Every South African knows the joy that melktert brings to the home. The slight sweet, cinnamon smell that lingers in the house when a melktert has been served is something we grow up with. There is no other dessert like it on earth! And the greatest thing about melktert? Every household has their own recipe and take on it.
In some families the crust/ bottom is made from digestive biscuits, puff pastry or shortcrust pastry, where in others, it’s a cardinal sin to use anything but a homemade smeer kors. Some families make a filling and set it in the fridge and others bake the filling in the crust. Everyone thinks that their family recipe for melktert is the best, and everyone is right. I’ve never met ‘n melktert I did not like!
When I make melktert I use my Ouma Marie’s recipe, which she got from her mother. She adapted it specifically for an oven dish that’s in our family and has a specific ‘tablespoon’ she uses as the measuring tool. It took us a whole while to get the base of the tart right because we don’t have that specific tablespoon. It was probably a way for her to safeguard the recipe and make sure that no other Tannie’s melktert is as good as hers, even if they used her recipe!
I think it’s very appropriate to post this recipe over heritage week in South Africa, as this is sort of a family heirloom for me. One could say that a small part of my heritage is rooted in this melktert.
So; for my non South African followers a melktert is a tart made with a base of either biscuits or a batter spread on the inside of the baking dish and then topped with a custard filling and a layer of cinnamon on top. Melktert dates back to the Dutch settlers that came to Cape Town in the 1600’s. There is a very interesting article called ‘a short history of milk tart’ on the food24 website that even goes into why cinnamon is added on top. A really good read for melktert virgins and aficionados alike.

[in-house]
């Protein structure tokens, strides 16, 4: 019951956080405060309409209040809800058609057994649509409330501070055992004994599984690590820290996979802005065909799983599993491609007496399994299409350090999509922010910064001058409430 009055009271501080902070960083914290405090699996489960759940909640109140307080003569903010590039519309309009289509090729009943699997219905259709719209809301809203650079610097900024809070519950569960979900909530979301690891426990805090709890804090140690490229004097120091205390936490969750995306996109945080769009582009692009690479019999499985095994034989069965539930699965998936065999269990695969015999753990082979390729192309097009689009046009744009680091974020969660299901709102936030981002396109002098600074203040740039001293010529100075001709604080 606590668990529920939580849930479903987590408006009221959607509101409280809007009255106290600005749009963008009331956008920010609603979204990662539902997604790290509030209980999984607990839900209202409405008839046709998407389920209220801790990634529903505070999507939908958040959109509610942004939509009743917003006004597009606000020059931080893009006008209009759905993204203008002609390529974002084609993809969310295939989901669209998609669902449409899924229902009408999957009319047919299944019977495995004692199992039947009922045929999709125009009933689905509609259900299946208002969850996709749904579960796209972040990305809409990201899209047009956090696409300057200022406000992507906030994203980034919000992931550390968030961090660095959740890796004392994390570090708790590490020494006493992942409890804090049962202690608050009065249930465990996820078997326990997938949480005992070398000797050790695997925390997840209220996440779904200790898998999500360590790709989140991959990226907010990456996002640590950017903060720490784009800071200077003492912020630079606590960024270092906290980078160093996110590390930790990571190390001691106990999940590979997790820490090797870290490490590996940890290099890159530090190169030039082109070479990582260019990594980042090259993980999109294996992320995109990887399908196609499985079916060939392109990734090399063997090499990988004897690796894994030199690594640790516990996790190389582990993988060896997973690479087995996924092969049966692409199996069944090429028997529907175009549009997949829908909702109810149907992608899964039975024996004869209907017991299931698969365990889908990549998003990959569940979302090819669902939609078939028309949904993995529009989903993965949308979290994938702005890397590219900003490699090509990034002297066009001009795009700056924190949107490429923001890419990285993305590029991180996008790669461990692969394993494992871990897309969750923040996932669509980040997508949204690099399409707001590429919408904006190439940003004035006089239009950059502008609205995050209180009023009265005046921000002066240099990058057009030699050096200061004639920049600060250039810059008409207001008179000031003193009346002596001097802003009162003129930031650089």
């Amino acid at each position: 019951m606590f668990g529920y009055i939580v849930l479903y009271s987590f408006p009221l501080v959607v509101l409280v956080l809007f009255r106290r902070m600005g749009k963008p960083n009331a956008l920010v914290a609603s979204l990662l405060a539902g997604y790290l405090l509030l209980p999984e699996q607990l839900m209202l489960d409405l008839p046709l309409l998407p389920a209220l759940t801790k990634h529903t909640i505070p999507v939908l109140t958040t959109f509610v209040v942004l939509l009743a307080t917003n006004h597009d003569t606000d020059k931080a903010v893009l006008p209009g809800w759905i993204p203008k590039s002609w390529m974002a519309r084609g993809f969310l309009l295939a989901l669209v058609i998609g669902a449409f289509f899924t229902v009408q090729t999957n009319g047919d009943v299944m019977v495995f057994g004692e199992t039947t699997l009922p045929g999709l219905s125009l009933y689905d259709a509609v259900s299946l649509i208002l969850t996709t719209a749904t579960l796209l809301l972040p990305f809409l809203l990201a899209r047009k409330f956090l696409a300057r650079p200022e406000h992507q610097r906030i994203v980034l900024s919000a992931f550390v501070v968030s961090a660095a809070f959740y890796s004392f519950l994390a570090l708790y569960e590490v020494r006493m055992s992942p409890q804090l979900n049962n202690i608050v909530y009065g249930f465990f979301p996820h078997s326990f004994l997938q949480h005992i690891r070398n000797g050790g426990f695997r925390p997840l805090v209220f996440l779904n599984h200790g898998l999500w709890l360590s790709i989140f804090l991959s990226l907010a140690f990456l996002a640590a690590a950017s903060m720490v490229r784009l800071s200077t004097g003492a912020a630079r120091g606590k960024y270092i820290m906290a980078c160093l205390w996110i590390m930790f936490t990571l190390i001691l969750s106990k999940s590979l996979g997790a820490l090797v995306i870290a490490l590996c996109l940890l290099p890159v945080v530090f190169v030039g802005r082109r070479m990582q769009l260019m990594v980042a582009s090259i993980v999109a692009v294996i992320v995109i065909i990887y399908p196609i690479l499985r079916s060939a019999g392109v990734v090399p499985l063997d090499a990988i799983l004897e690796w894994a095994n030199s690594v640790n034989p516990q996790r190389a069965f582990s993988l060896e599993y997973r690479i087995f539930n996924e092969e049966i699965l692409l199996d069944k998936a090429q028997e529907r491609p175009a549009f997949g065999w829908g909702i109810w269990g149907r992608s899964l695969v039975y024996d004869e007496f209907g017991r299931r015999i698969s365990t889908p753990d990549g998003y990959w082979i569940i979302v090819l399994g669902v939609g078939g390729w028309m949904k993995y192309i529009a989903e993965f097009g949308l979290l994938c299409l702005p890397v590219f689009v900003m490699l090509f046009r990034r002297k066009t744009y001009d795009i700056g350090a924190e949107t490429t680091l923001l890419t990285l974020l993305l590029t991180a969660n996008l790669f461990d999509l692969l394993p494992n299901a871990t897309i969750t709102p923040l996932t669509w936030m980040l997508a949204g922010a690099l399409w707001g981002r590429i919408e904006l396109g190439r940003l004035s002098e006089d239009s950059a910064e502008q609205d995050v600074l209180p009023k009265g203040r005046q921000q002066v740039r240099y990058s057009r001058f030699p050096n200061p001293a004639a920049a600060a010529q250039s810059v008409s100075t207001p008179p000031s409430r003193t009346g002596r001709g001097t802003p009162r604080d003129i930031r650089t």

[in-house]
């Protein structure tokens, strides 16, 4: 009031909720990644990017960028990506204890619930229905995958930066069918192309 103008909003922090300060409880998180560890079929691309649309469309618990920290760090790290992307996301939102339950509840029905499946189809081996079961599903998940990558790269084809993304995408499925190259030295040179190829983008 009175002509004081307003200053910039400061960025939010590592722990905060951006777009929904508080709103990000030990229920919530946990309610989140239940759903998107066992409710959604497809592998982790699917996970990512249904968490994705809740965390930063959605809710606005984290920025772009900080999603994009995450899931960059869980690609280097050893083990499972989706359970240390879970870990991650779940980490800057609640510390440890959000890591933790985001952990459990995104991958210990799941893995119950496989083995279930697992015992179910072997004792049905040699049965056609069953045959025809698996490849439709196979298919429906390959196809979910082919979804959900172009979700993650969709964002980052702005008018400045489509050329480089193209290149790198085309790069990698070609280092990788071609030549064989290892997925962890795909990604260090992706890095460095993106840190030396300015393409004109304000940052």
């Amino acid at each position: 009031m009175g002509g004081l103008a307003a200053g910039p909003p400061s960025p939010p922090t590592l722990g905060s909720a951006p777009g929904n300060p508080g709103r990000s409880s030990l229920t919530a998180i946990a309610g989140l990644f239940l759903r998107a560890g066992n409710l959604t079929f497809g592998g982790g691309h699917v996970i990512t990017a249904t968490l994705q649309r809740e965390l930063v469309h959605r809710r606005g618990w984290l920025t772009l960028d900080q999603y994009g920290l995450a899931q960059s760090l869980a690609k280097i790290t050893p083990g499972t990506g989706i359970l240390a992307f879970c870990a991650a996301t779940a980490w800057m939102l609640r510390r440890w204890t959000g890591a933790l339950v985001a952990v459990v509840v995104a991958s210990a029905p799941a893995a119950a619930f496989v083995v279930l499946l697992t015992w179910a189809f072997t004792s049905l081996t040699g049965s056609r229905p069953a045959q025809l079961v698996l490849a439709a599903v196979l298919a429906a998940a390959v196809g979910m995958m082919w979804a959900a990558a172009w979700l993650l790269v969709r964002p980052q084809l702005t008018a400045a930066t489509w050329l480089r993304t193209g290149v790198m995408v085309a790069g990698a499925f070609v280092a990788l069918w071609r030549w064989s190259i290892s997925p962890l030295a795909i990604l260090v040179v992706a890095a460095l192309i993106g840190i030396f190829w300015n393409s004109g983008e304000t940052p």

Without any further useless info, the recipe:
*this recipe is for a 21 cm square baking dish that’s about 5 cm deep
For the crust:
- 1 cup of flour
- 1/4 cup of white sugar
- 2 tablespoons butter (it needs to be a big tablespoon, and heap it!)
- 1 egg
- 2 teaspoons baking powder
- a splash of milk
- a pinch of salt
For the filling:
- 4 cups of milk
- 3/4 cup of white sugar
- 2 tablespoons butter (again, big tablespoons)
- 5 tablespoons flour (big ass, heaped tablespoons)
- 4 eggs (separated)
- pinch of salt
- For the filling: Cream the butter and sugar together until soft and then mix in the egg. Slowly incorporate the flour, baking powder and salt. Add some milk to thin out the batter slightly. The batter needs to be thicker than cake batter and so that you can use a spatula to spread a thin layer on the base and sides of the baking dish.
- For the filling: over a medium heat, warm the milk and butter.
- In a separate bowl mix together the egg yolks, flour, sugar and salt.
- While whisking, slowly add the warm milk to the egg yolk mixture. Once all the milk is incorporated, pour the mixture back into the pot and cook on a low heat, while stirring regularly. The mixture needs to become a thick custard.
- When the custard has thickened remove it from the heat and stir in the vanilla, leave the mixture to cool fully.
- While the custard is cooling, whisk the egg whites into stiff peaks. Fold the egg whites into the cooled custard and then pour the filling onto the raw crust.
- Bake @160 °C for 35 – 45 min or until the crust turns a nice golden brown on the sides and bottom.
- Cool the tart fully before serving and dust it with a good amount of cinnamon.